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Correspondence: Dr Fatimah Lateef, firstname.lastname@example.org
The morbidity and mortality among motorcyclists involved in road traffic accidents (RTA) in Singapore is high. Due to their relatively small size, they represent a vulnerable group of road-users. Many reports from studies performed overseas have shown that both lower limb and head injuries appear to be common among motorcyclists.
Objectives To study the characteristics of lower limb injuries among motorcyclists involved in RTA, who present to the Department of Emergency Medicine of an urban, tertiary, teaching hospital for treatment.
Methods The study was conducted prospectively from 1 July 2000 to 30 June 2001. Demographic data was collected together with details of the type of injuries, mechanism involved, management and disposition. SPSS (Chicago, Inc.) was utilised for data management and statistical analysis.
Results Of the 1,809 motorcyclists studied, 1,056 (58.3%) sustained lower limb injuries, 328 (18.1%) had head injuries and 256 (14.2%), sustained facial injuries. The mean age was 26.4 +/- 7.2 years and males made up the majority of the patients (1,733, 95.8%). Helmet usage was 100%. The commonest type of lower limb injury was fractures (531, 50.3%). The most common type of fracture was that of the shaft of the tibia and fibula (231, 43.5%), followed by fractures around the ankle (186, 35.0%). For those with more than one body region injured, head injury was noted to be not commonly associated with lower limb injuries. The commonest mechanism of injury was collision with another vehicle, while approaching a turn (769, 42.5%). There were 96 motorcyclists (5.3%) who had clinical evidence of alcohol consumption on their breath at presentation. There were 533 (29.5%) patients who were admitted for in-patient management and the mean duration of stay was 4.8 +/- 4.5 days. Amongst those with lower limb injuries, the admission rate was 30.5% (322 of 1,056) and the mean duration of hospitalisation was 5.3 +/- 3.9 days.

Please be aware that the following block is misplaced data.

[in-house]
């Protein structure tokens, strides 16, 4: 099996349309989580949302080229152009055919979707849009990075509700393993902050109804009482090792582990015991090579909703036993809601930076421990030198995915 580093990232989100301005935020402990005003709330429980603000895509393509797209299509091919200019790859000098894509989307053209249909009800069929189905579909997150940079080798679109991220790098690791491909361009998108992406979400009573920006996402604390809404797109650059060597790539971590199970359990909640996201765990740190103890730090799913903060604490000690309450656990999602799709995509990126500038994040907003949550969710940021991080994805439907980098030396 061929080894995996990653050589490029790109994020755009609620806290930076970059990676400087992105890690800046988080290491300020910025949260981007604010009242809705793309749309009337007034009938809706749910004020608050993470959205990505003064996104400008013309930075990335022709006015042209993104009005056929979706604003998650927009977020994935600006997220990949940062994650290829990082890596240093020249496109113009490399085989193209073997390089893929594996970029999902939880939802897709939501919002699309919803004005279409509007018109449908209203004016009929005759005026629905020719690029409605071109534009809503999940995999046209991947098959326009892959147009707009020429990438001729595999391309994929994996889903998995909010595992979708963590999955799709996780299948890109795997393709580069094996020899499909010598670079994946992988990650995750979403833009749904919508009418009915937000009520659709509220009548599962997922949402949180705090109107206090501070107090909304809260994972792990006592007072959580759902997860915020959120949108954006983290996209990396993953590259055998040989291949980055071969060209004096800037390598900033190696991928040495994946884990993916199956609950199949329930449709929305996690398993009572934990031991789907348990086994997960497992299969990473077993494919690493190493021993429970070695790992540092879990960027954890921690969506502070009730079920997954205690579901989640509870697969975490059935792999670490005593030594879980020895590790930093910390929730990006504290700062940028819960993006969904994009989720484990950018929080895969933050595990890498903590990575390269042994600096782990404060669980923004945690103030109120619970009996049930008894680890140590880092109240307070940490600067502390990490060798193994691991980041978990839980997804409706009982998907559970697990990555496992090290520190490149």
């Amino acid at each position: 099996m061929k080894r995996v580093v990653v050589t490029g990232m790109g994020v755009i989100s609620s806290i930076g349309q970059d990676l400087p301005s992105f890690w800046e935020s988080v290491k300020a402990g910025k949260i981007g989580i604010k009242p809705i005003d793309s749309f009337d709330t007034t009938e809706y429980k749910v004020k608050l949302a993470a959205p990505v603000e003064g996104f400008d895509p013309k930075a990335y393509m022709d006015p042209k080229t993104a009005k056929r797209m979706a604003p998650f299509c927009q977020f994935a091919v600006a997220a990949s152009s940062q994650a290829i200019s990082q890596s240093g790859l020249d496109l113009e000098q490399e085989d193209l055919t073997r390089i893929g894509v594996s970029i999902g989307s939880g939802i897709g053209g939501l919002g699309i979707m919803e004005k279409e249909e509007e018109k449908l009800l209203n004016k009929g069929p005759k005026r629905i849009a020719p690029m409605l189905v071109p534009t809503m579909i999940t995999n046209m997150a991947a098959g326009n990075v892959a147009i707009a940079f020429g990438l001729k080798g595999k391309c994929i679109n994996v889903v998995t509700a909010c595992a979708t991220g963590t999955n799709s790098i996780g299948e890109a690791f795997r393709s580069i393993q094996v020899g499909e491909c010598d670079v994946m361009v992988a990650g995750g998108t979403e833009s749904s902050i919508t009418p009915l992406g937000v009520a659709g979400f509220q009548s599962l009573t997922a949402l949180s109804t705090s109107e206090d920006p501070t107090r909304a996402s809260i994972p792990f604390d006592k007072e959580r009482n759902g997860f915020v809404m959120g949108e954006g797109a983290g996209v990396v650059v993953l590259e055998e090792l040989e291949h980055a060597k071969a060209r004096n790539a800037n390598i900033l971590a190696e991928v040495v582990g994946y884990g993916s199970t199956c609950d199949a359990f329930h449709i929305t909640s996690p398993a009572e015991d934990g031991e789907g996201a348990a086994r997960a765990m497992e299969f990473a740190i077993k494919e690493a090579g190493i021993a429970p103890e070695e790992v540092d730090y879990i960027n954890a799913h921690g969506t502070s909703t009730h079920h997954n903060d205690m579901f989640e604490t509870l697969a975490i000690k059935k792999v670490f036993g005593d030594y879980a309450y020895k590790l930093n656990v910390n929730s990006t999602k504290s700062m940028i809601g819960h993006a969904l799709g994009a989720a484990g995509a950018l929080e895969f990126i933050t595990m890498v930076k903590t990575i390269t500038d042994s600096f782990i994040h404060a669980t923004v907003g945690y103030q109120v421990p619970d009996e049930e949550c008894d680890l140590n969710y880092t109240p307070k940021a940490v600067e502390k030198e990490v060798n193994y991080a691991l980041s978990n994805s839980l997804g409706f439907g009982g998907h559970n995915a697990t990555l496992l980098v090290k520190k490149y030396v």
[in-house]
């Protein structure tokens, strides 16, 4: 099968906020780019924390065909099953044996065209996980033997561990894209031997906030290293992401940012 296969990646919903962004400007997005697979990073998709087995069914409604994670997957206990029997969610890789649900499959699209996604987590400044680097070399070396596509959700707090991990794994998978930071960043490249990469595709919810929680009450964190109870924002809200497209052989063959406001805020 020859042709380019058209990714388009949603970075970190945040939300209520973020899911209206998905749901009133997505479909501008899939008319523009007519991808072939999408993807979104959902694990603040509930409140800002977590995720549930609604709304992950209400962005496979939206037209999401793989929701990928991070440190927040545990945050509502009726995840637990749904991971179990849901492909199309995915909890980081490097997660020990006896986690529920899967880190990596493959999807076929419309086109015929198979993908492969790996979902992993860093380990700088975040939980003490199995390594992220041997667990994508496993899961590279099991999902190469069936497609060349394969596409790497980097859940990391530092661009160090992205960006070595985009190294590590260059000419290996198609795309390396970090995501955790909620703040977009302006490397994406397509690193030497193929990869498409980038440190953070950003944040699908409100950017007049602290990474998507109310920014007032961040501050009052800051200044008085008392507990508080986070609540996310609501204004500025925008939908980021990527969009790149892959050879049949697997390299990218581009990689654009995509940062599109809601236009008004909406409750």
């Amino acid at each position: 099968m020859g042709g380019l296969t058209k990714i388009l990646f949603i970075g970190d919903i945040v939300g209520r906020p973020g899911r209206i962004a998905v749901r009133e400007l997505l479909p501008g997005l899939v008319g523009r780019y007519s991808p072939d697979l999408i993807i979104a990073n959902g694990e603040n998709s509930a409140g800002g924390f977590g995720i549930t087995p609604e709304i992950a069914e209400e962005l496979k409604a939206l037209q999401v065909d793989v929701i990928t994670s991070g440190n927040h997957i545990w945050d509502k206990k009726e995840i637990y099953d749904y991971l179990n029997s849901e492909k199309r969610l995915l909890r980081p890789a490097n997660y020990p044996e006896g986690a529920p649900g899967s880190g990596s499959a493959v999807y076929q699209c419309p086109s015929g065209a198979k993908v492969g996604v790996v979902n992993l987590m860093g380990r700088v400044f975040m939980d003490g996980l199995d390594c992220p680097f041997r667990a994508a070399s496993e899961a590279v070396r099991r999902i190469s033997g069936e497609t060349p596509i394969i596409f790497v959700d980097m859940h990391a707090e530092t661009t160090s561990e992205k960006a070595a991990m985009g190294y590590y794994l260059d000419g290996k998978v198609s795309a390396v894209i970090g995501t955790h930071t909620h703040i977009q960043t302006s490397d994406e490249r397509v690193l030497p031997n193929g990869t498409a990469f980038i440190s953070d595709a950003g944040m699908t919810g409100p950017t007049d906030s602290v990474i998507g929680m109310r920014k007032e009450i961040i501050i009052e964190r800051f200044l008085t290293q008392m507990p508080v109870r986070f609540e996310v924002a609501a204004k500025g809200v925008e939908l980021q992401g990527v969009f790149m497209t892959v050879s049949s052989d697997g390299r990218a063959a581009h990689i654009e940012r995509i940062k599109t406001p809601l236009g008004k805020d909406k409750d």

Conclusion Lower limb injuries represent the commonest form of injury among motorcyclists involved in RTA. Improved training via motorcycle rider education, better design of future motorcycles and protective footwear may help to reduce this problem.
Keywords: motorcyclist, lower limb injury, collision, fractures, head injury
Singapore Med J 2002; 43(11): 566-569